A former Kent woman accused of a 1984 murder is back in the Baton Rouge, La. Police Department's custody after new evidence has emerged in the 28-year-old cold case.
Leila Mulla, 47, of Astoria, N.Y., and Ronald Dunnagan, 64, of Bossier City, La., were arrested Dec. 3 by the New York Police, Bossier Parish Sheriff's Office and the Queens, N.Y. District Attorney's Office and charged with criminal conspiracy, simple robbery and first-degree murder for the Nov. 29, 1984 slaying and robbing of Gary Kergan, a Crowley, La. businessman.
Mulla is a 1983 graduate of Theodore Roosevelt High School in Kent.
Mulla and Dunnagan are being held in East Baton Rouge Parish Prison.
Kergan, who co-owned multiple Sonic restaurants with his brother Ted, was last seen at about 2 a.m. Nov. 29, 1984, with 19-year-old Mulla. The were seen leaving The Hot Spot, a Baton Rouge night club where Mulla worked as an exotic dancer under the stage name "Erika," according to 1984 reports.
According to a 1984 affidavit filed by Baton Rouge police, an inspection of Mulla and Dunnagan's apartment uncovered a scene of a violent struggle, which included blood stains on the floors, walls and ceilings of the bedroom and bathroom.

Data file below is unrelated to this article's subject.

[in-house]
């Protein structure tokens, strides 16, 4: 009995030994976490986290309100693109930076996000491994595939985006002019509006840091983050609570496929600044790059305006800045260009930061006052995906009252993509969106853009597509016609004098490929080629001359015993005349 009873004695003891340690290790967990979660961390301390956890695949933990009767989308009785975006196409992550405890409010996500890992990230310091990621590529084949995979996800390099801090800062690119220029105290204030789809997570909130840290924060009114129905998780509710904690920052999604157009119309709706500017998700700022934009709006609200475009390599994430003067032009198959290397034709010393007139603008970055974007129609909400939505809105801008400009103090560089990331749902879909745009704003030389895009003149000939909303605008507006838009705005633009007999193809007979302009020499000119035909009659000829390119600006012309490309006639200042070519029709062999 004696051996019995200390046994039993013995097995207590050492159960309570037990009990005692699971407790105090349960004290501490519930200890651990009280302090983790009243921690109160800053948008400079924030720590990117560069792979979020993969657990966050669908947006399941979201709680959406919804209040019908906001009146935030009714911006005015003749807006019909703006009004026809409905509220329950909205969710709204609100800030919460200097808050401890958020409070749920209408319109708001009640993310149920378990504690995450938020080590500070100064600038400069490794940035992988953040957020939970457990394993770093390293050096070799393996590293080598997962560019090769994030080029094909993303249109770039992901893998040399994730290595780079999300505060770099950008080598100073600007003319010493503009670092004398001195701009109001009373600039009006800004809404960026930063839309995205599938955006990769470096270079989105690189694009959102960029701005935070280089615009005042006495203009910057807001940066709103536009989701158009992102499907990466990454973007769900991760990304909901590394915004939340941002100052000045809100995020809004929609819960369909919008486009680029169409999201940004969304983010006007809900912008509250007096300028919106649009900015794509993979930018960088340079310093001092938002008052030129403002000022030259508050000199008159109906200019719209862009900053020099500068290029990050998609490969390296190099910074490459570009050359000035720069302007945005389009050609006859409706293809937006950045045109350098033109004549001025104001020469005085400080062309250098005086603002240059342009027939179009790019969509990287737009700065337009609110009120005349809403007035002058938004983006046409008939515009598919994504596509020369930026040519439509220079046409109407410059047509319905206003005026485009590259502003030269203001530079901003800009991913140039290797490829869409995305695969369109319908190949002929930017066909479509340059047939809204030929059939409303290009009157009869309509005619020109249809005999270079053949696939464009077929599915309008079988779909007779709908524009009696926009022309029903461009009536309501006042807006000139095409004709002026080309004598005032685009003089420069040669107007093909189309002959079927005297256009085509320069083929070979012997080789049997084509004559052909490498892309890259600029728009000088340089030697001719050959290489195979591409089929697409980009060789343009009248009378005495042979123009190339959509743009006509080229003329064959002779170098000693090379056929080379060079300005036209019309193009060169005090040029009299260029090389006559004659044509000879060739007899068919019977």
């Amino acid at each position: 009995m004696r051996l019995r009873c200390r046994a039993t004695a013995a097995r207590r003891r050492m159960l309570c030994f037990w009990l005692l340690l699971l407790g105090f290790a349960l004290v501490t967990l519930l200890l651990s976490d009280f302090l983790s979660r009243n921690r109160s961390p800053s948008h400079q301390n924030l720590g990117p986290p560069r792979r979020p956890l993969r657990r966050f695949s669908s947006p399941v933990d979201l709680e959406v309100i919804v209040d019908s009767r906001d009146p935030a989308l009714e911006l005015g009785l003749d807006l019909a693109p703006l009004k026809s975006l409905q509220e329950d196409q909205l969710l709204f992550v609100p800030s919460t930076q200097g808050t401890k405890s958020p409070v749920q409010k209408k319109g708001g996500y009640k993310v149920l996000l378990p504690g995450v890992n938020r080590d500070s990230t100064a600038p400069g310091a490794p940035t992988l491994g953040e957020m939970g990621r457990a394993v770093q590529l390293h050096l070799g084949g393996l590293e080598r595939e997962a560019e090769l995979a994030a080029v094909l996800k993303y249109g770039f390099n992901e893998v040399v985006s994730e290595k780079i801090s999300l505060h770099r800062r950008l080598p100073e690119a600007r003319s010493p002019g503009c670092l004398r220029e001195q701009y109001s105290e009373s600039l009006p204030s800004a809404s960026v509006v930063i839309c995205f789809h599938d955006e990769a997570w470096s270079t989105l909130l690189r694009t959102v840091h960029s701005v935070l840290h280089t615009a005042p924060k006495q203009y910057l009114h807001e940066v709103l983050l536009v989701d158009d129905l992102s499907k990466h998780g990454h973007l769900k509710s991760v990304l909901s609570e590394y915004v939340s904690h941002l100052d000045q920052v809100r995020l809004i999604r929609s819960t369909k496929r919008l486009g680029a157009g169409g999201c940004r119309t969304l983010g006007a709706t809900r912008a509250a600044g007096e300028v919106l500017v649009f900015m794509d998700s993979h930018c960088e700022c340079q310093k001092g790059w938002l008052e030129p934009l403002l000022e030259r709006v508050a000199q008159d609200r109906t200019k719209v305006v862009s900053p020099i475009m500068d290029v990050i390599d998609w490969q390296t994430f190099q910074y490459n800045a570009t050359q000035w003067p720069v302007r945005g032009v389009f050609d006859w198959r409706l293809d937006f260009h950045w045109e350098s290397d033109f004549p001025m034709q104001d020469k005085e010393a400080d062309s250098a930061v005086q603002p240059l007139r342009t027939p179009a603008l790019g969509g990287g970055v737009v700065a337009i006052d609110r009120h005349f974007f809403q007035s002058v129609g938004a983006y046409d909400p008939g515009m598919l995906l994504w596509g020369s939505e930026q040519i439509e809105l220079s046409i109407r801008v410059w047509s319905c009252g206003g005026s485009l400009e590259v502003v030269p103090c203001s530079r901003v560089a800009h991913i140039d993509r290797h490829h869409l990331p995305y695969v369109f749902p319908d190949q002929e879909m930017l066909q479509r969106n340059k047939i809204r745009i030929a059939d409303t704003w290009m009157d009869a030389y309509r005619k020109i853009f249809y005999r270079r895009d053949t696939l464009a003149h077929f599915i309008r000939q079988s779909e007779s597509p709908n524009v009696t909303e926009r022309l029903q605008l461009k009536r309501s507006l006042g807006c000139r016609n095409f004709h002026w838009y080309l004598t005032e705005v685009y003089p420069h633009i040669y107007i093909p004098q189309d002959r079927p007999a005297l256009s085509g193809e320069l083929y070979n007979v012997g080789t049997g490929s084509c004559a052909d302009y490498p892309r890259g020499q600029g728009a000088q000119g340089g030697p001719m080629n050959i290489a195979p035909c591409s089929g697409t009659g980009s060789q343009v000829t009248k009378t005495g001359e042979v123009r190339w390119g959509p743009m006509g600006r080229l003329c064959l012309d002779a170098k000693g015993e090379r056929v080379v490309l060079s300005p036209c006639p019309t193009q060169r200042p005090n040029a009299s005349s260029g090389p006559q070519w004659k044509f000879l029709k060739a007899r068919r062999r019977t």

Kergan's body was never found, but his abandoned 1984 Cadillac El Dorado was recovered in New Orleans with blood stains in the trunk. Police believe Mulla and Dunnagan abandoned the car while fleeing to Las Vegas.
A search of the couple's Las Vegas apartment turned up a diary with entries that allegedly stated Mulla had plans to "get Sonic Gary," apparently referencing Kergan.
Dunnagan and Mulla were arrested in Las Vegas in December 1984, but the district attorney at the time declined to prosecute because of a lack of evidence, mainly Kergan's body, and both were released, Baton Rouge Police Lt. Don Kelly said in a Dec. 3 statement.
"As part of our agency's cold case review, blood from the trunk was recently re-tested at the Louisiana State Police Crime Lab and DNA analysis showed that it did in fact belong to the victim," Kelly said.
Ted Kergan, the victim's brother, said in a statement that he hopes the family can move forward and be given closure with the killers being brought to justice.
"My family is tremendously relieved that Leila Mulla has been extradited to finally face justice in the brutal 1984 death of my brother, Gary Kergan," he said. "My family is confident that as the facts of the case continue to unfold, it will become clear that Leila Mulla and Ronald Dunnagan planned all along to lure Gary into a trap and take his life."
Reports from Mulla's arrest in 1984 show that she maintained an "A" grade point average, was a member of the National Honor Society, American Field Service, master choir and the girls' track and cross-country teams during her time at Roosevelt.
Classmates and administrators at the time described Mulla as "a wonderful girl" and "a great person," and were in disbelief at the news of the alleged killing.
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